The article appears to be quantitative in nature. The study design is likely a cohort or longitudinal design, as it follows a group of children from grades 1 through 6 and assesses the impact of maternal smoking on childhood overweight over time. The research question is to examine associations between maternal smoking and overweight among school-aged children, and to identify mothers and offspring characteristics that affect children’s weight. The strengths of the study are the longitudinal design where the study follows children over a period of time, allowing for the examination of the relationship between maternal smoking and childhood overweight during different grades. The use of generalized estimating equations allows for the analysis of repeated measurements over time, accounting for potential within-subject correlations. The limitations of the study are the self-reported smoking patterns of mothers are assessed based on self-reporting, which may be subject to recall bias or underreporting. The study relies on Body Mass Index (BMI) as a measure of childhood overweight, which has limitations in capturing body composition and may not fully account for variations in muscle mass or distribution of body fat. While the study accounts for some maternal and offspring characteristics, there may be additional confounding variables that were not included in the analysis. The study’s findings can provide important insights into the association between maternal smoking and childhood overweight among school-aged children. Factors such as geographic location, cultural diversity, and socioeconomic variations may influence the applicability of the findings to other populations. Therefore, caution should be exercised when generalizing the results to broader populations without further validation and replication studies.
Post #4 – Brian
In the article on smoking during the prenatal period and a potential link to childhood obesity the study was structured in a quantitative manner. This is because researchers used defined standards of numerical measurements to determine multiple factors such as the rate of mothers who smoked preterm, the average birthweight of their children, age, etc. These data forms are numerical; therefore, the study was based on a quantitative research method.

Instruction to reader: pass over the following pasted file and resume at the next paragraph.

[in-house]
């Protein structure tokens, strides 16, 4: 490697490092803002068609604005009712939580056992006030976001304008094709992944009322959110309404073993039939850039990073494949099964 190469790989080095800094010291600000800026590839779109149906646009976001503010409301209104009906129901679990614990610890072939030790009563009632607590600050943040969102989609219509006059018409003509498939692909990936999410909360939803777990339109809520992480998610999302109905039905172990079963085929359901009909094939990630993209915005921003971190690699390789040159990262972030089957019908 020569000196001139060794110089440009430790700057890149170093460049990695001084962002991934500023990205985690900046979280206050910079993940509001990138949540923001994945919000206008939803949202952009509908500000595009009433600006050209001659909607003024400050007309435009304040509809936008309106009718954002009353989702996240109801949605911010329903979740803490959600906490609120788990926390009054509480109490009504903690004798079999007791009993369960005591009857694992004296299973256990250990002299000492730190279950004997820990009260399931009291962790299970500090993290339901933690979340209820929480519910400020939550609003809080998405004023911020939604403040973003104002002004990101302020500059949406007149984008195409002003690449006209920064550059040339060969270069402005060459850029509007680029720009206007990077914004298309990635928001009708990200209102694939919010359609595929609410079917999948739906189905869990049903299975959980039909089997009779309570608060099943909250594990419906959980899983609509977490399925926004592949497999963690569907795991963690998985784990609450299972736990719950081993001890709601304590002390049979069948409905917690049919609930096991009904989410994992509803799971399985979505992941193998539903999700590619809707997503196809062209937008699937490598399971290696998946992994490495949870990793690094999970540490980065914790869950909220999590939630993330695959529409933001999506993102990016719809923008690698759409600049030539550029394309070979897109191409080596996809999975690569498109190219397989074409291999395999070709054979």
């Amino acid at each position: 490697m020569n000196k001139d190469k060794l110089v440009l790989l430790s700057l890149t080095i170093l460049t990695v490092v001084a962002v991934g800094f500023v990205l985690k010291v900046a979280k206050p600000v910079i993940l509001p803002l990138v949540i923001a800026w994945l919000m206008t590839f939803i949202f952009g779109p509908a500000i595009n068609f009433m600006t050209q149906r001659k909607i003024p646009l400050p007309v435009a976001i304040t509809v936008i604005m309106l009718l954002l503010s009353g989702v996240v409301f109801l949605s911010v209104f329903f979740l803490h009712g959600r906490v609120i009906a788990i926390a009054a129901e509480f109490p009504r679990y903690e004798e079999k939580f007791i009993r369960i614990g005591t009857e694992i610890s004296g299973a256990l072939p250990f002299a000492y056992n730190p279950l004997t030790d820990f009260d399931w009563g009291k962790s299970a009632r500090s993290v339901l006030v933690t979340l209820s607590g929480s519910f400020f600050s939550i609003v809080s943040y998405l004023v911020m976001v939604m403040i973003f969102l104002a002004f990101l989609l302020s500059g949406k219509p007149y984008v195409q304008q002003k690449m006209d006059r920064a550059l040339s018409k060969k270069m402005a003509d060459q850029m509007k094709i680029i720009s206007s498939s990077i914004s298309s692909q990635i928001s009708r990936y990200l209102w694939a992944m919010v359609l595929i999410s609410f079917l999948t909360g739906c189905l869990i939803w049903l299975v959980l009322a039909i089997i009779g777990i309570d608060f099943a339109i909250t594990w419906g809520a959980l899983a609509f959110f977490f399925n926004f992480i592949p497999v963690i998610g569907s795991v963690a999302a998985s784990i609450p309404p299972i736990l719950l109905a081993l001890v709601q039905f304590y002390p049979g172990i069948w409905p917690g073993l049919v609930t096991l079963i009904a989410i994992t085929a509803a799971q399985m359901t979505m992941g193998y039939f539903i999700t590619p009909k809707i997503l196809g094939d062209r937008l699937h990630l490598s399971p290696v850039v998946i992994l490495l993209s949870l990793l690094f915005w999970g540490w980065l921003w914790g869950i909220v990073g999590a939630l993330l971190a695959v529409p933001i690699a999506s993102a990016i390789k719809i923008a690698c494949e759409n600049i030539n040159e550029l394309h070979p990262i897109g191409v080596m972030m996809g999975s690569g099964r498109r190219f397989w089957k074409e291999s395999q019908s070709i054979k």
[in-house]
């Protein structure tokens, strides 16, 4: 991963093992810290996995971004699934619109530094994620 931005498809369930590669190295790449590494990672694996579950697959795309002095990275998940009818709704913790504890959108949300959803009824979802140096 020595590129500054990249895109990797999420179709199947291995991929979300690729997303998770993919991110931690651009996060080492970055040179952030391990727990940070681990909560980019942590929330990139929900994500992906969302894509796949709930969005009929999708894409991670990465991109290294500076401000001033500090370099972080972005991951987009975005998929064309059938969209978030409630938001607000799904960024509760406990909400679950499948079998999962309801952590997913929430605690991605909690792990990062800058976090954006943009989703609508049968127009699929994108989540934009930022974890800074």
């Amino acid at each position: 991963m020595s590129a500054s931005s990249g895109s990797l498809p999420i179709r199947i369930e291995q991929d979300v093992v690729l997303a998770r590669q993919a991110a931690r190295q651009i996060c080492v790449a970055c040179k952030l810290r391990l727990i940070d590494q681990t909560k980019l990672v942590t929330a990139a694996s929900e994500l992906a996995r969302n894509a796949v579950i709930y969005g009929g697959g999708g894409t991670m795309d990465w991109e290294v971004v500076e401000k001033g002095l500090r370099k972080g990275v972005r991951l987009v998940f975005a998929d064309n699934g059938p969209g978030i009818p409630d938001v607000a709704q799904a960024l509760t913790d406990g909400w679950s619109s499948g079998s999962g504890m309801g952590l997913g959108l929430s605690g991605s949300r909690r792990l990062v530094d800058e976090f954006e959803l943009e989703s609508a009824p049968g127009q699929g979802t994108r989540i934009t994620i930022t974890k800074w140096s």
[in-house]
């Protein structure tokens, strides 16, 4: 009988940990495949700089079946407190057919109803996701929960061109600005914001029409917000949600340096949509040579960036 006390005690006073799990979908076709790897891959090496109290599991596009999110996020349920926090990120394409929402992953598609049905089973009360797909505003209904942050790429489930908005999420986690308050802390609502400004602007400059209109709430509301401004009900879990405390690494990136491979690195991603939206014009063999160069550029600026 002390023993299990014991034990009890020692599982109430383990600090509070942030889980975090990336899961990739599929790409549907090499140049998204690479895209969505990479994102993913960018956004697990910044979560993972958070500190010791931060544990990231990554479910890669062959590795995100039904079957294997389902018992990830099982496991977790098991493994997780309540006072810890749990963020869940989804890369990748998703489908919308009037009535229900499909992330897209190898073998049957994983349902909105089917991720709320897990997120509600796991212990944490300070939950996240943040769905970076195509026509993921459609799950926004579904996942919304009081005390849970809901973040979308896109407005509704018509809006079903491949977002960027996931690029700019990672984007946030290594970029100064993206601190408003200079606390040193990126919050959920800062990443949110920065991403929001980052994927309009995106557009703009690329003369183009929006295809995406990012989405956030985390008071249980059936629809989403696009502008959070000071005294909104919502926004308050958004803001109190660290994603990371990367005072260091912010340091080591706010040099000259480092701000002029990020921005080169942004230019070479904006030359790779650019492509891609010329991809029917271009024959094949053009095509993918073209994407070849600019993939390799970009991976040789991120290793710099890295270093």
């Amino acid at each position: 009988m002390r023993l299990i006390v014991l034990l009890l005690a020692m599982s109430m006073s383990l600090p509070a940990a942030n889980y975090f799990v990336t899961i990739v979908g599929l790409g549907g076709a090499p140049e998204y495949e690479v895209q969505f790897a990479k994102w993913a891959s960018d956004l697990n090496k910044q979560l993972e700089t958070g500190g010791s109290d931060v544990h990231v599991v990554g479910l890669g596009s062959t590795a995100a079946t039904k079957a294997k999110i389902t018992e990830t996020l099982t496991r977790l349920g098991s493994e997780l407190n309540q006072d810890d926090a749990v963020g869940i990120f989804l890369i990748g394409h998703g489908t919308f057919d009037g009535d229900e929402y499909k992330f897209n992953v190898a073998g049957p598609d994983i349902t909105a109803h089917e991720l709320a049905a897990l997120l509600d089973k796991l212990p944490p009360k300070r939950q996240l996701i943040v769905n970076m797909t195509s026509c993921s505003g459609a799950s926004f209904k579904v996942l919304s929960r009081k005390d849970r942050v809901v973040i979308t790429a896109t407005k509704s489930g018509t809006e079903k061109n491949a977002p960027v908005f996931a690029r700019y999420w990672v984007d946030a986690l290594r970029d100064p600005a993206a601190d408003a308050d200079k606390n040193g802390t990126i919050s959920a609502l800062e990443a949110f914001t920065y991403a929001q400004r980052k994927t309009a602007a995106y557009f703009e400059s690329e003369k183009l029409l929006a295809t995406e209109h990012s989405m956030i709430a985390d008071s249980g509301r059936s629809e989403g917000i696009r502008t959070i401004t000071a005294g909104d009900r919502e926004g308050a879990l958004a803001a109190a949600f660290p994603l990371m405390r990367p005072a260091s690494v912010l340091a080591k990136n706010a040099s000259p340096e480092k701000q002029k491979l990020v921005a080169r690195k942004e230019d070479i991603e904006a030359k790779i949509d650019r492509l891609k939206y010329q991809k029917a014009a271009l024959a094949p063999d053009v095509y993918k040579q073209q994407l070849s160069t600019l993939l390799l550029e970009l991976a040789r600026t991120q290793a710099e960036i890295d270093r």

The design of this research study is quantitative with a longitudinal structure as it follows mothers and newborns over a specified period of time to investigate correlation. The question of interest in this study is whether there is an association between maternal tobacco use at least one year before birth and the development of obesity or overweight in school-aged children. Some of the study’s strengths include the longitudinal design which provides more accurate information, a large study sample, the identification of risk factors, and the use of quantitative estimating equations. Limitations include the potential for recall bias or inaccurate self-reporting, difficulty establishing direct correlation, reliance on a secondary data source, and a possibly low level of external validity.
The study may have some issues when attempting to generalize the results with the average population. For instance, the patient data was obtained from a single database which may not be representative of other patient socio-economic groups. The patients who were studied were from the United States which may not be representative of patients from other countries. These factors may or may not significantly impact the generalizability of this study when comparing to the general population.